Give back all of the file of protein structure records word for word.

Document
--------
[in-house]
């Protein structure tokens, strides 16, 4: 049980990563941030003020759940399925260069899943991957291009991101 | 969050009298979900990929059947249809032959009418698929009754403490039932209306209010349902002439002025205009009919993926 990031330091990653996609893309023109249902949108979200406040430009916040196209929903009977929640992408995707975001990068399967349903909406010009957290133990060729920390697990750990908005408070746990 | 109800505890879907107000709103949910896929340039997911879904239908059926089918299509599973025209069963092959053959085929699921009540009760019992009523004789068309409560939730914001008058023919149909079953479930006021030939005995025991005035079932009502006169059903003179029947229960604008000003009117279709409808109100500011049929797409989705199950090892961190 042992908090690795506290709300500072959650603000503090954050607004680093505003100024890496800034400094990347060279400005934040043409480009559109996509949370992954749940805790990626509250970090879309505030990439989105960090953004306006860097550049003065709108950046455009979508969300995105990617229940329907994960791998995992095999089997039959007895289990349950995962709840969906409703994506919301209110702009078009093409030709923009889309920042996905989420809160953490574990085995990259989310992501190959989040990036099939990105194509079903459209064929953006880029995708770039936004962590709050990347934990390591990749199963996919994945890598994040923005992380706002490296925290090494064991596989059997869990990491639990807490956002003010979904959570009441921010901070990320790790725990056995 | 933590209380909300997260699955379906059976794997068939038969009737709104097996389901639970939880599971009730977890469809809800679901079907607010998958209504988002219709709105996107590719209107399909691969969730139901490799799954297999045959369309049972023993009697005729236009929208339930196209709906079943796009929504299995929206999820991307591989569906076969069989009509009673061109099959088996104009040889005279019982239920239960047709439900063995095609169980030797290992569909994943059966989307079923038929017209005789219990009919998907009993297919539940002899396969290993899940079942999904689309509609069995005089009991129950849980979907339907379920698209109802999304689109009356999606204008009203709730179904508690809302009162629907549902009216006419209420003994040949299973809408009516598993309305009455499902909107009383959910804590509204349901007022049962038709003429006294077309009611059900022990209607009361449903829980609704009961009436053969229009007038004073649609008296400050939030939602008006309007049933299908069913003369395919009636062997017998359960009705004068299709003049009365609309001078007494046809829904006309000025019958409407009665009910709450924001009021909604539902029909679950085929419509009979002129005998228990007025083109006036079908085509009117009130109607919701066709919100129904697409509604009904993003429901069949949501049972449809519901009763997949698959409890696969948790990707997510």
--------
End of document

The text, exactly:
[in-house]
């Protein structure tokens, strides 16, 4: 049980990563941030003020759940399925260069899943991957291009991101 | 969050009298979900990929059947249809032959009418698929009754403490039932209306209010349902002439002025205009009919993926 990031330091990653996609893309023109249902949108979200406040430009916040196209929903009977929640992408995707975001990068399967349903909406010009957290133990060729920390697990750990908005408070746990 | 109800505890879907107000709103949910896929340039997911879904239908059926089918299509599973025209069963092959053959085929699921009540009760019992009523004789068309409560939730914001008058023919149909079953479930006021030939005995025991005035079932009502006169059903003179029947229960604008000003009117279709409808109100500011049929797409989705199950090892961190 042992908090690795506290709300500072959650603000503090954050607004680093505003100024890496800034400094990347060279400005934040043409480009559109996509949370992954749940805790990626509250970090879309505030990439989105960090953004306006860097550049003065709108950046455009979508969300995105990617229940329907994960791998995992095999089997039959007895289990349950995962709840969906409703994506919301209110702009078009093409030709923009889309920042996905989420809160953490574990085995990259989310992501190959989040990036099939990105194509079903459209064929953006880029995708770039936004962590709050990347934990390591990749199963996919994945890598994040923005992380706002490296925290090494064991596989059997869990990491639990807490956002003010979904959570009441921010901070990320790790725990056995 | 933590209380909300997260699955379906059976794997068939038969009737709104097996389901639970939880599971009730977890469809809800679901079907607010998958209504988002219709709105996107590719209107399909691969969730139901490799799954297999045959369309049972023993009697005729236009929208339930196209709906079943796009929504299995929206999820991307591989569906076969069989009509009673061109099959088996104009040889005279019982239920239960047709439900063995095609169980030797290992569909994943059966989307079923038929017209005789219990009919998907009993297919539940002899396969290993899940079942999904689309509609069995005089009991129950849980979907339907379920698209109802999304689109009356999606204008009203709730179904508690809302009162629907549902009216006419209420003994040949299973809408009516598993309305009455499902909107009383959910804590509204349901007022049962038709003429006294077309009611059900022990209607009361449903829980609704009961009436053969229009007038004073649609008296400050939030939602008006309007049933299908069913003369395919009636062997017998359960009705004068299709003049009365609309001078007494046809829904006309000025019958409407009665009910709450924001009021909604539902029909679950085929419509009979002129005998228990007025083109006036079908085509009117009130109607919701066709919100129904697409509604009904993003429901069949949501049972449809519901009763997949698959409890696969948790990707997510």